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Karaoke

Dear Kim:

I love karaoke. It seems like one of the most democratic pastimes I can imagine. Anyone, with sufficient nerve, can sing into a microphone to an audience and live out their fantasies of being a rock star or a country western singer. At least for the length of a song.

Tonight was karaoke night at Beach Nuts, the tiny open air bar at the dive resort where we are staying.

At first, Paul, one of the diver masters who was doing double duty as a DJ spent over an hour begging and cajoling people to sing, bribing them with shots. It probably comes as little surprise that the men, regardless of how they sounded, were much more willing to sing than the women. Perhaps it is their bravado, or perhaps easier sense of play or perhaps a different ego.

Laurel had gone to bed, tired after a day that included three deep sea dives.

I ran to the room. "You've gotta come out, for at least one song," I said.

I have to hand it to my sister. She was in her nightgown and got dressed.

“One song, Joanie. Just one song,” she said. “I’m really tired.”

I told her that would be ok, as long as the one song meant one that we would sing.

Together.

(Kim: You have such a great loving relationship with your sister...and you both compliment each other so nicely. Liberal and conservative...opposities.)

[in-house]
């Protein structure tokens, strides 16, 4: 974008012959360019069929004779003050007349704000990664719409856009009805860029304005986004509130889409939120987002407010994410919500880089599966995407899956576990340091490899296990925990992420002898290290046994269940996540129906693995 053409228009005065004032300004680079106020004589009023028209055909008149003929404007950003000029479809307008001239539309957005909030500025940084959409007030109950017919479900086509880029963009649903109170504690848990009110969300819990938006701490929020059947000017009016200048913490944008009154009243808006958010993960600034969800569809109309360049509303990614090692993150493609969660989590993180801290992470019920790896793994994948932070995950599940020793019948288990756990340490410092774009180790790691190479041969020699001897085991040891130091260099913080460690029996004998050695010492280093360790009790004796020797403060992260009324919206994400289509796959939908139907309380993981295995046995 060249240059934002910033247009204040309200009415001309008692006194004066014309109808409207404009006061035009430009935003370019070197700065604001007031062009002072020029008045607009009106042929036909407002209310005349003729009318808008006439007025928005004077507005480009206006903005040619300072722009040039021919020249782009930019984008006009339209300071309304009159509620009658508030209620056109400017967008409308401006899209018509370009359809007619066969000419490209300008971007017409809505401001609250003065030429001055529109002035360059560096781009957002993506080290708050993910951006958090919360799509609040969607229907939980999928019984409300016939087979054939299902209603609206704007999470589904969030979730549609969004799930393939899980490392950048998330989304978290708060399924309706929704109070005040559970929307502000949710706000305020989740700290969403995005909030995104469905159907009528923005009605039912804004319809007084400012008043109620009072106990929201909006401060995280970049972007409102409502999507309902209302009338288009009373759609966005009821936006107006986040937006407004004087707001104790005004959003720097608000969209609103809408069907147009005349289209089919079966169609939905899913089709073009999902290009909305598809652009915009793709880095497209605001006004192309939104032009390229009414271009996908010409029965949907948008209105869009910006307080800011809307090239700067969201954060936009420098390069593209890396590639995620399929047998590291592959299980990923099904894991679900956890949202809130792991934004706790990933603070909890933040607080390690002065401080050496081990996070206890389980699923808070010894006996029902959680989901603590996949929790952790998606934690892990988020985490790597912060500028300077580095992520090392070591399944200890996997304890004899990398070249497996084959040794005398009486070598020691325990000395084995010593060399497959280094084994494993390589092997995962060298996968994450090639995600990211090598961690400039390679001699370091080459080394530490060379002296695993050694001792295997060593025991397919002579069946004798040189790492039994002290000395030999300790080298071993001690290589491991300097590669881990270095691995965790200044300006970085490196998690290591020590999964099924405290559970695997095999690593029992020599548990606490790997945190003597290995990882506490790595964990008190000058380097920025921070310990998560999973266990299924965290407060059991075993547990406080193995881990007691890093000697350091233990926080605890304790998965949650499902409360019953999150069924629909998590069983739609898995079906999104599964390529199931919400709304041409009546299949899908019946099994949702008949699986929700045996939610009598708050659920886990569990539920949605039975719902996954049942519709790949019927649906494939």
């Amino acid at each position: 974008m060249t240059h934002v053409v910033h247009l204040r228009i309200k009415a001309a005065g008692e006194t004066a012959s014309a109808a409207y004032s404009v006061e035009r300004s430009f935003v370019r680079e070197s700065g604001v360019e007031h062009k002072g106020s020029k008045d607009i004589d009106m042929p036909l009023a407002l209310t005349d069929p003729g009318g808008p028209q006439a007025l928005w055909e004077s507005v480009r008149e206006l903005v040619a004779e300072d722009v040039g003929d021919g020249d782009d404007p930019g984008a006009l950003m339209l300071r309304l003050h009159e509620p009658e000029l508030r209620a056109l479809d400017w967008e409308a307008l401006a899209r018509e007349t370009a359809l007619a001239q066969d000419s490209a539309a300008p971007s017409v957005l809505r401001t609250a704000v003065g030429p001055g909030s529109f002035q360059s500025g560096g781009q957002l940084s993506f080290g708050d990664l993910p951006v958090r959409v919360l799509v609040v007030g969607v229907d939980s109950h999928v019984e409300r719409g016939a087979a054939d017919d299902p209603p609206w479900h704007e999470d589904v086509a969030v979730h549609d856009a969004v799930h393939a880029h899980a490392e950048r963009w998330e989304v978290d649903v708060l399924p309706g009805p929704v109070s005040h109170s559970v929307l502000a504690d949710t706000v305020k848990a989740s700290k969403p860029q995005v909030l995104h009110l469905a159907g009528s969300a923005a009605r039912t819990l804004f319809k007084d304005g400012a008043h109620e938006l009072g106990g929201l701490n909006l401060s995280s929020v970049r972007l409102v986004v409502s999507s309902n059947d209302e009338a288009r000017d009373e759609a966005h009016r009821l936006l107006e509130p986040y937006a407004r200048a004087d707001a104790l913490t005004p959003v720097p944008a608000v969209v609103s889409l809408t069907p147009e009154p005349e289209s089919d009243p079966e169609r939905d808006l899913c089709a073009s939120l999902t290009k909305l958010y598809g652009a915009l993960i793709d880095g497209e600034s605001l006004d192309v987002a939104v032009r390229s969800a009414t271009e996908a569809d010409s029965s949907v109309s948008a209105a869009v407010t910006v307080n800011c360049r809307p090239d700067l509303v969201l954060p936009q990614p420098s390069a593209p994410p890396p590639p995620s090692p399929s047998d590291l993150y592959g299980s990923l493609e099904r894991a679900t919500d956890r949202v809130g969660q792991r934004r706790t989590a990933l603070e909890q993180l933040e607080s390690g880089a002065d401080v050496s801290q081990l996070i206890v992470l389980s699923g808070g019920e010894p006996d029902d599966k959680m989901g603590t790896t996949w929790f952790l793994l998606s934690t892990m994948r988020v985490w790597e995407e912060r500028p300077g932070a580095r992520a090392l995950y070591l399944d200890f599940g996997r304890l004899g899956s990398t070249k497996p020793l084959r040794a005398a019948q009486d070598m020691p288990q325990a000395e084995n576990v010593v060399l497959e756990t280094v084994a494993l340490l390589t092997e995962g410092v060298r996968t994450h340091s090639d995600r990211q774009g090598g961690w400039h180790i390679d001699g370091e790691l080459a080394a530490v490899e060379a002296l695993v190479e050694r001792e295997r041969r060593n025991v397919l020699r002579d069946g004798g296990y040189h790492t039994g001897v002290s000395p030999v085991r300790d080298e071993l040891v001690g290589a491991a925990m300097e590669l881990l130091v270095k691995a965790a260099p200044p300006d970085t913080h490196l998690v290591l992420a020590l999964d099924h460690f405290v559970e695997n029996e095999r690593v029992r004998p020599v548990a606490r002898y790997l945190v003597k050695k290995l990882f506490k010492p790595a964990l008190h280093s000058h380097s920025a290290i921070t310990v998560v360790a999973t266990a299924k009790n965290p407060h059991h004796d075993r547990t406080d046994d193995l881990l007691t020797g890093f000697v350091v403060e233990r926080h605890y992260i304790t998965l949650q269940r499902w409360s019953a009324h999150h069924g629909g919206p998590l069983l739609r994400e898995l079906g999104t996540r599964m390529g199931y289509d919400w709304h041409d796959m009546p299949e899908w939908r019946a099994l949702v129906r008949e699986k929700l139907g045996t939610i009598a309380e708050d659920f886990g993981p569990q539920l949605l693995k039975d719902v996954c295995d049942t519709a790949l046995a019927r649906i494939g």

We poured through a vinyl bound book with hundreds of titles. To read the names of songs is to read a cultural history of more than four decades of popular Western music.

Funny that many people reject poetry as too highbrow but love and can retain the words to dozens of songs.

So Laurel and I bellied up to the bar and did our best to make our way through “My Cherie Amour,” by Stevie Wonder.

This will not be a crowd pleaser, I told her. For this crowd, we might do better to pick the Beastie Boys. “You’ve got to Fight for the Right to Party” or “Margaritaville” by Jimmy Buffet.

But I didn’t care. I wanted to sing Stevie Wonder, not the Beastie Boys. So Stevie Wonder it was.

A few minutes later, when the resort manager was trying out his best Frank Sinatra, a 70ish business man from Rockford, Illinois who had been chatting with us, asked Laurel to dance.

To her credit, again, she said, yes.

I am not sure if she would have said yes so much before she got sick.

I watched her on the crowded dance floor, under the stars, as this old school gent guided her by the small of her back around the floor and felt very happy. Very happy, indeed. And I was most happy that he had asked Laurel instead of me.

Later,

Joan

Friday, March 17, 2006

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